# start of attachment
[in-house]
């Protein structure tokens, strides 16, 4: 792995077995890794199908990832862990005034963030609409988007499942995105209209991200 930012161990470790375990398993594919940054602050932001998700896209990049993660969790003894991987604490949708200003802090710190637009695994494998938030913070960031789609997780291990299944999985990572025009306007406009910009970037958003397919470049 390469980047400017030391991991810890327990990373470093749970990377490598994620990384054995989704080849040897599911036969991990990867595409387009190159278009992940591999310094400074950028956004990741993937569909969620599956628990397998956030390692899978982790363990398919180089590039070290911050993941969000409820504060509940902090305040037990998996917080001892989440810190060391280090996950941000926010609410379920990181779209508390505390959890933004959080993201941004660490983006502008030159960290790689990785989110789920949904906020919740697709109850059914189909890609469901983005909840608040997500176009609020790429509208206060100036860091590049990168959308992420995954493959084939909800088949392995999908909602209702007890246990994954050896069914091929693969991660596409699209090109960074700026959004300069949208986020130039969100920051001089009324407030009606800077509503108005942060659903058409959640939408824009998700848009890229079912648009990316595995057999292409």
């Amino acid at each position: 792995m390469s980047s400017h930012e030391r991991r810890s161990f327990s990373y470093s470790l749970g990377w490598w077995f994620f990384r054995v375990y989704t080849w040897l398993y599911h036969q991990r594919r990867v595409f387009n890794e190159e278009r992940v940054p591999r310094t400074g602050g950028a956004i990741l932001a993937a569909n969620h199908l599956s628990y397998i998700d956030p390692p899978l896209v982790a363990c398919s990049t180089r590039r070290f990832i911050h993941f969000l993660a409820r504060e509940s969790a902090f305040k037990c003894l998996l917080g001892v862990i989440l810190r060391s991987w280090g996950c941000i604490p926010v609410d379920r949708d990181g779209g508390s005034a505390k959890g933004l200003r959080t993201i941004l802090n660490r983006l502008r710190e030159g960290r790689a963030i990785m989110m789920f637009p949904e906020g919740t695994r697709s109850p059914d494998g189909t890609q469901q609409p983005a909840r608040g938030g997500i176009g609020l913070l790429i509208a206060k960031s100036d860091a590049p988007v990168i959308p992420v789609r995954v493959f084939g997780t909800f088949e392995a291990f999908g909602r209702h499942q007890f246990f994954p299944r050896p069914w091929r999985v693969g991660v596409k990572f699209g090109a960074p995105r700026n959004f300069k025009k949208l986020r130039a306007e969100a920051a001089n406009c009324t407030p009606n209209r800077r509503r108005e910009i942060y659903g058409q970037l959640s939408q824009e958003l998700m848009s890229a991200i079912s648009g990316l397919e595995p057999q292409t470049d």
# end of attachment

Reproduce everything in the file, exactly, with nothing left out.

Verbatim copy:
[in-house]
């Protein structure tokens, strides 16, 4: 792995077995890794199908990832862990005034963030609409988007499942995105209209991200 930012161990470790375990398993594919940054602050932001998700896209990049993660969790003894991987604490949708200003802090710190637009695994494998938030913070960031789609997780291990299944999985990572025009306007406009910009970037958003397919470049 390469980047400017030391991991810890327990990373470093749970990377490598994620990384054995989704080849040897599911036969991990990867595409387009190159278009992940591999310094400074950028956004990741993937569909969620599956628990397998956030390692899978982790363990398919180089590039070290911050993941969000409820504060509940902090305040037990998996917080001892989440810190060391280090996950941000926010609410379920990181779209508390505390959890933004959080993201941004660490983006502008030159960290790689990785989110789920949904906020919740697709109850059914189909890609469901983005909840608040997500176009609020790429509208206060100036860091590049990168959308992420995954493959084939909800088949392995999908909602209702007890246990994954050896069914091929693969991660596409699209090109960074700026959004300069949208986020130039969100920051001089009324407030009606800077509503108005942060659903058409959640939408824009998700848009890229079912648009990316595995057999292409």
């Amino acid at each position: 792995m390469s980047s400017h930012e030391r991991r810890s161990f327990s990373y470093s470790l749970g990377w490598w077995f994620f990384r054995v375990y989704t080849w040897l398993y599911h036969q991990r594919r990867v595409f387009n890794e190159e278009r992940v940054p591999r310094t400074g602050g950028a956004i990741l932001a993937a569909n969620h199908l599956s628990y397998i998700d956030p390692p899978l896209v982790a363990c398919s990049t180089r590039r070290f990832i911050h993941f969000l993660a409820r504060e509940s969790a902090f305040k037990c003894l998996l917080g001892v862990i989440l810190r060391s991987w280090g996950c941000i604490p926010v609410d379920r949708d990181g779209g508390s005034a505390k959890g933004l200003r959080t993201i941004l802090n660490r983006l502008r710190e030159g960290r790689a963030i990785m989110m789920f637009p949904e906020g919740t695994r697709s109850p059914d494998g189909t890609q469901q609409p983005a909840r608040g938030g997500i176009g609020l913070l790429i509208a206060k960031s100036d860091a590049p988007v990168i959308p992420v789609r995954v493959f084939g997780t909800f088949e392995a291990f999908g909602r209702h499942q007890f246990f994954p299944r050896p069914w091929r999985v693969g991660v596409k990572f699209g090109a960074p995105r700026n959004f300069k025009k949208l986020r130039a306007e969100a920051a001089n406009c009324t407030p009606n209209r800077r509503r108005e910009i942060y659903g058409q970037l959640s939408q824009e958003l998700m848009s890229a991200i079912s648009g990316l397919e595995p057999q292409t470049d």